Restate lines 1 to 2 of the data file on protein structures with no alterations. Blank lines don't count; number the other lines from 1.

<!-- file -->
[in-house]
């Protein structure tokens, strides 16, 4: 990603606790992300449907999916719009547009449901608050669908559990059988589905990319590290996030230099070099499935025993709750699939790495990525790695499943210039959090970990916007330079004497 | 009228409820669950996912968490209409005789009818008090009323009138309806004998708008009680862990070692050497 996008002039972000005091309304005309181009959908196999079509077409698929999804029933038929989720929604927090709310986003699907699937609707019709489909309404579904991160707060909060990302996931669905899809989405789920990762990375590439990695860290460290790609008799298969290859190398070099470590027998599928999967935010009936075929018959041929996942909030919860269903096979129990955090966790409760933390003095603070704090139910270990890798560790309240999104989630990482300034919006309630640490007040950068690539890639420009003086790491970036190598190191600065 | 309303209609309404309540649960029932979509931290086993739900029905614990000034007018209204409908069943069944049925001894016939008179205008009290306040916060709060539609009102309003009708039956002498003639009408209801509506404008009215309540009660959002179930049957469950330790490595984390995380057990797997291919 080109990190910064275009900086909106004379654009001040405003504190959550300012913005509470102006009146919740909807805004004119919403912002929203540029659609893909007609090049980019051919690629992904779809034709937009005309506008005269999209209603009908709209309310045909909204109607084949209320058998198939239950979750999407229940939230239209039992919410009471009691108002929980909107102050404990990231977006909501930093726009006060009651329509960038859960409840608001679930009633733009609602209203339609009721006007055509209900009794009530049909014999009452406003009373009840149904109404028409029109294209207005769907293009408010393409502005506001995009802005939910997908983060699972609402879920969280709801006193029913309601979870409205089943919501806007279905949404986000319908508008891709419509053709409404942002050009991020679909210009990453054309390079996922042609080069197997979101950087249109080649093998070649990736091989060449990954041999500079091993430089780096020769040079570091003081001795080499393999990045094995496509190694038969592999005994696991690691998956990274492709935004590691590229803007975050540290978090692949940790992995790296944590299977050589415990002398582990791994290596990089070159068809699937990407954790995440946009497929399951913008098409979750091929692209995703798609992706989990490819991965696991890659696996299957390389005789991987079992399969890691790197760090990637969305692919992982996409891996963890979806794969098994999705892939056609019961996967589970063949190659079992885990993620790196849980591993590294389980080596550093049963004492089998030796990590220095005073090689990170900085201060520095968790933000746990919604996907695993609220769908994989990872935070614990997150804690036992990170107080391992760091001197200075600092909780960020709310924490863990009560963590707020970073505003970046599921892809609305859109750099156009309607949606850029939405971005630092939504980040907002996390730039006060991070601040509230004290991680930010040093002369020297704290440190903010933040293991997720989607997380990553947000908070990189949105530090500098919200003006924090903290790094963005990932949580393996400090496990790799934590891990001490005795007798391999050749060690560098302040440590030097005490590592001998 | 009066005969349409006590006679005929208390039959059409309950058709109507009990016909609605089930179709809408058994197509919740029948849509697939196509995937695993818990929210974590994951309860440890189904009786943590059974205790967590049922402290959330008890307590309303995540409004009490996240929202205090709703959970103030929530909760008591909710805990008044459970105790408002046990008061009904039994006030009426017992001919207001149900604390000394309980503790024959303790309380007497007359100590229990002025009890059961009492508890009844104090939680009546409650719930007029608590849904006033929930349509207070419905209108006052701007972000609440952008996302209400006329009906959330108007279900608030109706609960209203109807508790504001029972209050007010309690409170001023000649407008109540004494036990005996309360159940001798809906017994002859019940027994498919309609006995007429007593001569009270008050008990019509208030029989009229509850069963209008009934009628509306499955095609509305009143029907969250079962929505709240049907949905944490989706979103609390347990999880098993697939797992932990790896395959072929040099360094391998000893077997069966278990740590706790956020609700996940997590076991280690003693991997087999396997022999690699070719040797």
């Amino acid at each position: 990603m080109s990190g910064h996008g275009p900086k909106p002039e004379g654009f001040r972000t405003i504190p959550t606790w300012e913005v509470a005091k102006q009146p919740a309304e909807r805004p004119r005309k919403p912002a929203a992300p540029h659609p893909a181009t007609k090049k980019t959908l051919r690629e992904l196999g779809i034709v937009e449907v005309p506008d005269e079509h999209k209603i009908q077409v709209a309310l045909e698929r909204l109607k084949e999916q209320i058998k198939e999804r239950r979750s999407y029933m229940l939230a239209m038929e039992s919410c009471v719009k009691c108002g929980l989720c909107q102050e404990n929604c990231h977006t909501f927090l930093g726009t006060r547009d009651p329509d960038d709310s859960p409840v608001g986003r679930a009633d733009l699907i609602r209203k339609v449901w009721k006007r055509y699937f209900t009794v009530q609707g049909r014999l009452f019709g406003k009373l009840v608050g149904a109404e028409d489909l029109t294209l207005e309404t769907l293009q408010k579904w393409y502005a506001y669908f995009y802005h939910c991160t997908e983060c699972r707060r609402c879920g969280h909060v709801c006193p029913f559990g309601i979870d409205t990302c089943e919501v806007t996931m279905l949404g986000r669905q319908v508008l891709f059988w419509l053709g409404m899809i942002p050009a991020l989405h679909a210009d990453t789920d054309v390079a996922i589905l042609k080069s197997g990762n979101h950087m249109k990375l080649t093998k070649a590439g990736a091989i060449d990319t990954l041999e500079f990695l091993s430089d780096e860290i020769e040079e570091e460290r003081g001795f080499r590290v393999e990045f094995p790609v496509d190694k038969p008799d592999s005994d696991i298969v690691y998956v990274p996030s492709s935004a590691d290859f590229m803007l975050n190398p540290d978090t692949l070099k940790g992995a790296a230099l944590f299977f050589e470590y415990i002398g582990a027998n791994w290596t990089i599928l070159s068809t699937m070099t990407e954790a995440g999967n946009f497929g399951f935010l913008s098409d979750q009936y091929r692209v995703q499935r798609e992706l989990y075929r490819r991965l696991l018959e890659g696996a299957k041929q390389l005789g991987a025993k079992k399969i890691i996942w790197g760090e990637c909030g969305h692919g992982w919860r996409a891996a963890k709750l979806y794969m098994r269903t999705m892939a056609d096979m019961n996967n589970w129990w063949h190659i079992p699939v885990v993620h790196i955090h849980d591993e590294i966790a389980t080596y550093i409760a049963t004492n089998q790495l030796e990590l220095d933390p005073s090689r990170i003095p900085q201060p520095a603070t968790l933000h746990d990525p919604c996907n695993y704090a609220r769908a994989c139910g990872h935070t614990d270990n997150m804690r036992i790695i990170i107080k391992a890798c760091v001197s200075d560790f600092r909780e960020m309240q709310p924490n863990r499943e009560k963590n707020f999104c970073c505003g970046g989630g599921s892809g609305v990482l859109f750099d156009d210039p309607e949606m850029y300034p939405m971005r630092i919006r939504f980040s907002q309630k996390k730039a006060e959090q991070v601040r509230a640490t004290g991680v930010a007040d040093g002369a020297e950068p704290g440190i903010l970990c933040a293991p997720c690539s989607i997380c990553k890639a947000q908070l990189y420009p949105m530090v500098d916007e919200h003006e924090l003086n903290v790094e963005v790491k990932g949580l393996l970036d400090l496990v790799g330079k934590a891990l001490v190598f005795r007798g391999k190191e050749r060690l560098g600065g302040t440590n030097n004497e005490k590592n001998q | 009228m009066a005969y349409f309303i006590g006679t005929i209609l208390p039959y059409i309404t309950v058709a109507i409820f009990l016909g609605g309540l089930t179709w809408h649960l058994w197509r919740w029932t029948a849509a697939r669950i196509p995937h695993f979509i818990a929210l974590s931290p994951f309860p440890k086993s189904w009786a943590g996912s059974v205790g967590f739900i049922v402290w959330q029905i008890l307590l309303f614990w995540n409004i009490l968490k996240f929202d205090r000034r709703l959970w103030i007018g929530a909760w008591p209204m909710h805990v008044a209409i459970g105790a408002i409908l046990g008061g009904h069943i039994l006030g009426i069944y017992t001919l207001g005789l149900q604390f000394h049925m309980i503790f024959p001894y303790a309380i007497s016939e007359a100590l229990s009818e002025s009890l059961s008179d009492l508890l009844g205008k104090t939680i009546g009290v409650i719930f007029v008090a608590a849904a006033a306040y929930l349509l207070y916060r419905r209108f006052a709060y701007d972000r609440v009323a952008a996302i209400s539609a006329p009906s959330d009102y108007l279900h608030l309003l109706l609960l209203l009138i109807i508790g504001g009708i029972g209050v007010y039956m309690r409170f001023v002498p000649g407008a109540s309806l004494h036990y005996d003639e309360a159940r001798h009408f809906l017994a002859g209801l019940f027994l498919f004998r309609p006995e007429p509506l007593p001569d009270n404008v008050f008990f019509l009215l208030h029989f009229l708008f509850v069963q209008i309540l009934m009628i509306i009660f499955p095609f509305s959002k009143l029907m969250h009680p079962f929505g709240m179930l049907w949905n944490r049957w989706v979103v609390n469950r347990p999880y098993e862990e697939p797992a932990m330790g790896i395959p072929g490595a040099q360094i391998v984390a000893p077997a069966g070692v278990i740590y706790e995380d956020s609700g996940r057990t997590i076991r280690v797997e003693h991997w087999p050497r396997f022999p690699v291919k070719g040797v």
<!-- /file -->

[in-house]
């Protein structure tokens, strides 16, 4: 990603606790992300449907999916719009547009449901608050669908559990059988589905990319590290996030230099070099499935025993709750699939790495990525790695499943210039959090970990916007330079004497 | 009228409820669950996912968490209409005789009818008090009323009138309806004998708008009680862990070692050497 996008002039972000005091309304005309181009959908196999079509077409698929999804029933038929989720929604927090709310986003699907699937609707019709489909309404579904991160707060909060990302996931669905899809989405789920990762990375590439990695860290460290790609008799298969290859190398070099470590027998599928999967935010009936075929018959041929996942909030919860269903096979129990955090966790409760933390003095603070704090139910270990890798560790309240999104989630990482300034919006309630640490007040950068690539890639420009003086790491970036190598190191600065 | 309303209609309404309540649960029932979509931290086993739900029905614990000034007018209204409908069943069944049925001894016939008179205008009290306040916060709060539609009102309003009708039956002498003639009408209801509506404008009215309540009660959002179930049957469950330790490595984390995380057990797997291919 080109990190910064275009900086909106004379654009001040405003504190959550300012913005509470102006009146919740909807805004004119919403912002929203540029659609893909007609090049980019051919690629992904779809034709937009005309506008005269999209209603009908709209309310045909909204109607084949209320058998198939239950979750999407229940939230239209039992919410009471009691108002929980909107102050404990990231977006909501930093726009006060009651329509960038859960409840608001679930009633733009609602209203339609009721006007055509209900009794009530049909014999009452406003009373009840149904109404028409029109294209207005769907293009408010393409502005506001995009802005939910997908983060699972609402879920969280709801006193029913309601979870409205089943919501806007279905949404986000319908508008891709419509053709409404942002050009991020679909210009990453054309390079996922042609080069197997979101950087249109080649093998070649990736091989060449990954041999500079091993430089780096020769040079570091003081001795080499393999990045094995496509190694038969592999005994696991690691998956990274492709935004590691590229803007975050540290978090692949940790992995790296944590299977050589415990002398582990791994290596990089070159068809699937990407954790995440946009497929399951913008098409979750091929692209995703798609992706989990490819991965696991890659696996299957390389005789991987079992399969890691790197760090990637969305692919992982996409891996963890979806794969098994999705892939056609019961996967589970063949190659079992885990993620790196849980591993590294389980080596550093049963004492089998030796990590220095005073090689990170900085201060520095968790933000746990919604996907695993609220769908994989990872935070614990997150804690036992990170107080391992760091001197200075600092909780960020709310924490863990009560963590707020970073505003970046599921892809609305859109750099156009309607949606850029939405971005630092939504980040907002996390730039006060991070601040509230004290991680930010040093002369020297704290440190903010933040293991997720989607997380990553947000908070990189949105530090500098919200003006924090903290790094963005990932949580393996400090496990790799934590891990001490005795007798391999050749060690560098302040440590030097005490590592001998 | 009066005969349409006590006679005929208390039959059409309950058709109507009990016909609605089930179709809408058994197509919740029948849509697939196509995937695993818990929210974590994951309860440890189904009786943590059974205790967590049922402290959330008890307590309303995540409004009490996240929202205090709703959970103030929530909760008591909710805990008044459970105790408002046990008061009904039994006030009426017992001919207001149900604390000394309980503790024959303790309380007497007359100590229990002025009890059961009492508890009844104090939680009546409650719930007029608590849904006033929930349509207070419905209108006052701007972000609440952008996302209400006329009906959330108007279900608030109706609960209203109807508790504001029972209050007010309690409170001023000649407008109540004494036990005996309360159940001798809906017994002859019940027994498919309609006995007429007593001569009270008050008990019509208030029989009229509850069963209008009934009628509306499955095609509305009143029907969250079962929505709240049907949905944490989706979103609390347990999880098993697939797992932990790896395959072929040099360094391998000893077997069966278990740590706790956020609700996940997590076991280690003693991997087999396997022999690699070719040797």